Stop Being a Pain in the Butt
By Kristine Kaoverii Weber | July 8, 2022
My SI Journey
Once I woke up with a weird, nagging feeling on the bony part of my right butt cheek. My sacroiliac joint was not happy. It was sort of a vague, nagging ache that seemed to evade any attempts to touch or pinpoint it.
It was pretty soon after I’d had my son, so my ligaments were still rather loose. I’d been to a fun vinyasa class the day before where we played with different standing poses like Warrior 1, Warrior 2, Triangle, Side Angle, Half Moon, Reverse Half Moon, Reverse Triangle, Low Lunge, Low Lunge twist, etc. – and then some of the usual downdog-chaturanga-updog flinging around before we did it all again on the other side. I was enjoying the music, the flow, and the workout.
But I paid for it the next day. My SI felt wonky – even walking was uncomfortable.
I knew there was some correlation between the class the previous day and the discomfort I was feeling. But what I didn’t know at the time was that the tweak would send me on a journey of learning and discovery about the things my body liked to do, and things my body did NOT like to do in yoga practice – if I was going to enjoy healthy SI joints for the rest of my life.
A Sacred History
The sacrum is the largest spinal bone and the thickest. After death, this is the last bone of the spinal column to decompose. Apparently, it was common practice for ancient Romans to chuck their corpses just outside of the city walls (bring out yer dead!) – so there were plenty of corpses lying around in various states of decomposition and someone, with either anatomy or psychopathic tendencies, noticed that the sacrum lasted longer than the rest of the spinal column.
As Christianity spread, so did the belief that the sacrum bone was important for the body’s resurrection in the second coming. This is perhaps why the word “sacrum” evolved to be so similar to the word “sacred.” Another possibility for the connection between the words “sacrum” and “sacred” is that the sacrum was often central in animal sacrificial rites/ceremonies. Another idea – the sacrum protects the pelvis, which was considered the sacred area of the body because of its reproductive capacity.
Indian tantric yoga practitioners believed that the latent spiritual energy or kundalini resided in the coccyx (or coccyx area) – this is detailed in texts that discuss the chakras. Since the coccyx is quite small and attached to the sacrum, perhaps the whole thing (the sacrum plus the coccyx) was considered the most sacred area of the body.
At any rate, today SI joint problems plague the yoga world – as if we’ve lost touch with the sacredness of this part of the body. SI problems are also common in dancers – which makes sense since so many folks who are attracted to dance are also attracted to yoga.
So why are the SI joints so vulnerable in yoga?
One reason may be that the sacrum is designed more for stability than mobility. It is supposed to support the upper body weight and provide a nexus between upper and lower body loads. The sacrum only moves when you move other joints – mostly the hips. But the sacrum needs have a little mobility of its own – and that’s what the SI joints are for. If your sacrum didn’t have some mobility, you would topple over rather easily every time you tripped over a shoe, the vacuum cleaner, or (as is typically my case) the cat.
Problems occur when we ask too much of the sacrum’s limited mobility, and intense asana practice often exploits it.
This can happen when you spend a lot of time in a wide stance (or wide seat) doing lots of asymmetrical things. What happens is that your hips start to demand more of your SI joints. And when your legs are wide apart and you are doing a bunch of poses on one side for a long time, you run the risk of overstretching those sacral ligaments. Of course it’s more complicated that than and things like scoliosis can play a part – but this is the main problem. And it doesn’t have to be that way!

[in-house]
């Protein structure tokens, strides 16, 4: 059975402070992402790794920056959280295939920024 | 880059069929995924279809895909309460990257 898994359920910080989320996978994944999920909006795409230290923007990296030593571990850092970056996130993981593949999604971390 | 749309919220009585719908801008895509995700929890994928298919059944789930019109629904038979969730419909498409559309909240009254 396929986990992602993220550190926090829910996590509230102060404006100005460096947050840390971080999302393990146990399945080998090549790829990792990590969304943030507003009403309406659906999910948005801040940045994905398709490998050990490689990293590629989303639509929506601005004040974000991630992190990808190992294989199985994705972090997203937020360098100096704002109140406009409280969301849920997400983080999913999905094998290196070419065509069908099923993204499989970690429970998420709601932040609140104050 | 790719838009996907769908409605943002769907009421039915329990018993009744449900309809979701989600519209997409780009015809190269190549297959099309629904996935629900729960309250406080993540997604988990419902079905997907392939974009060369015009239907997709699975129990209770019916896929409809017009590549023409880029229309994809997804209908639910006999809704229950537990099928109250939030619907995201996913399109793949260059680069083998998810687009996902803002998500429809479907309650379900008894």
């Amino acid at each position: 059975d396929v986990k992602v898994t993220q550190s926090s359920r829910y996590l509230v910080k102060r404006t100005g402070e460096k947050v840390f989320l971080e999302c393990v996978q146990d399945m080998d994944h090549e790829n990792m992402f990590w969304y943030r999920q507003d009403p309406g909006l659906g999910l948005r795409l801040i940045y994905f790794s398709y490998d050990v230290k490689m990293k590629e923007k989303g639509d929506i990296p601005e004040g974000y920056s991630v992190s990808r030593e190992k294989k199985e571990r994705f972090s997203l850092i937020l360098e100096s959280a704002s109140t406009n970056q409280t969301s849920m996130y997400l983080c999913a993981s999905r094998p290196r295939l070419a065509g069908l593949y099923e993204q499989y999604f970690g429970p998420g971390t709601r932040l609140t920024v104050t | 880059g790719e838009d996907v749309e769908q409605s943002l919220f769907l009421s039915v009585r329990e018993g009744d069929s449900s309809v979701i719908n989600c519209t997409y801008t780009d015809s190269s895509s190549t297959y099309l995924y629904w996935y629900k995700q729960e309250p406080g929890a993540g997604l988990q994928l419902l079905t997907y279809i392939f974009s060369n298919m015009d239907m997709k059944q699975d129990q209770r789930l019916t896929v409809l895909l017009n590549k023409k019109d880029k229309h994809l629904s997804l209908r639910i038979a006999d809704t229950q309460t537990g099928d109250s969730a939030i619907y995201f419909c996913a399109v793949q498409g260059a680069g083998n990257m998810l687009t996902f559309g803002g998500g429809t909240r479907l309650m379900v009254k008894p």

Saving Your SI
While sequencing for a sustainable practice is an art and science that takes me days to unpack in trainings, there are certain principles that can be immediately useful for folks struggling with SI issues – particularly if they are practicing a lot of vinyasa.
The most basic guideline is this – stop practicing so many asymmetrical poses on one side before doing the other side.
Just stop it.
Instead of doing a whole bunch of poses on one side, and then doing the same thing on the other side, do maybe 2-3 in the same direction (like Warrior 2, Triangle, and Half Moon OR Warrior 1, Pyramid and Warrior 3) before you do (if you do, because it’s not necessary for a good yoga practice) your downdog, vinyasa stuff, then do the other side. This is a good preventative strategy. (and just to be clear, the GIF above is just for fun, I’m not recommending what she’s doing there).
However, if you already have SI issues, you may wish to stop the asymmetrical flows completely for a while and keep your practice symmetrical (Cobra, Cakravakasana, Bridge, Locust, Standing Forward Bends, Chair, Downdog, etc.). Another culprit is seated asymmetrical poses like seated twists and forward bends like Head to Knee pose. You’ll wanna leave those out for a while too.
Focus on symmetrical poses and building stronger muscles around the sacrum (mostly your glutes) until you heal the joint.
Once I learned these secrets of sequencing my whole practice changed and my SI began to feel much better. I really hope yoga peeps can stop messing up their SI joints and teachers can stop facilitating this unfortunate phenomenon. If you know a practitioner or teacher who struggles with SI discomfort, please share this blog.
Many thanks. BTW, this month we are digging into the sacrum in my membership group, The Subtle Yoga Resilience Society. Please join us!
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I started having SI joint problems after a Weekend of 16 hours of teacher training. I was in my fifties. I had had four children. Instantly, I couldn’t do so much. I tried orthopaedics, 3 months of PT, and changing the style, of yoga I practiced. The only thing that helped was completely eliminating forward folds from my practice (without a nice bend on the knee). I gave up all level 2-3 type practices that feature Sun salutations and lots of hip opening (especially asymmetrical). I learned to love mindful and restorative yoga and feel the beauty of using props.